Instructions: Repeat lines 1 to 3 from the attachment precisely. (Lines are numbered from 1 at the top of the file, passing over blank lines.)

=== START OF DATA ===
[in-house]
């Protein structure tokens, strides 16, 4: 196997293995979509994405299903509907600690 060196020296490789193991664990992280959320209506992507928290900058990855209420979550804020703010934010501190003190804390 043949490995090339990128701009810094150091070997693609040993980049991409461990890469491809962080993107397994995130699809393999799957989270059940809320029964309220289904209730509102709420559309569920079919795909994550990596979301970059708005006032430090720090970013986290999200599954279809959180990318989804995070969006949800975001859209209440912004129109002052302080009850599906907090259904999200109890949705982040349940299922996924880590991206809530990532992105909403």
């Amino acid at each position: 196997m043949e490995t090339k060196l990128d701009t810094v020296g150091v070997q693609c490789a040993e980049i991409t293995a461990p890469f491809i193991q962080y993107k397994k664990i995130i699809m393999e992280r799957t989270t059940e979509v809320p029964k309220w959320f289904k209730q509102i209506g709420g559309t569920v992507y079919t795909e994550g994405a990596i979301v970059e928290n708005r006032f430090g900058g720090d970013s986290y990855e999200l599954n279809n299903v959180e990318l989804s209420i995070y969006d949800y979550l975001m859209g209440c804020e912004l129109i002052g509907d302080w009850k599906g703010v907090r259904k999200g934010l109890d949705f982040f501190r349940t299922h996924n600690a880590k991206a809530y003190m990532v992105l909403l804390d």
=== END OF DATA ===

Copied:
[in-house]
């Protein structure tokens, strides 16, 4: 196997293995979509994405299903509907600690 060196020296490789193991664990992280959320209506992507928290900058990855209420979550804020703010934010501190003190804390 043949490995090339990128701009810094150091070997693609040993980049991409461990890469491809962080993107397994995130699809393999799957989270059940809320029964309220289904209730509102709420559309569920079919795909994550990596979301970059708005006032430090720090970013986290999200599954279809959180990318989804995070969006949800975001859209209440912004129109002052302080009850599906907090259904999200109890949705982040349940299922996924880590991206809530990532992105909403």
């Amino acid at each position: 196997m043949e490995t090339k060196l990128d701009t810094v020296g150091v070997q693609c490789a040993e980049i991409t293995a461990p890469f491809i193991q962080y993107k397994k664990i995130i699809m393999e992280r799957t989270t059940e979509v809320p029964k309220w959320f289904k209730q509102i209506g709420g559309t569920v992507y079919t795909e994550g994405a990596i979301v970059e928290n708005r006032f430090g900058g720090d970013s986290y990855e999200l599954n279809n299903v959180e990318l989804s209420i995070y969006d949800y979550l975001m859209g209440c804020e912004l129109i002052g509907d302080w009850k599906g703010v907090r259904k999200g934010l109890d949705f982040f501190r349940t299922h996924n600690a880590k991206a809530y003190m990532v992105l909403l804390d």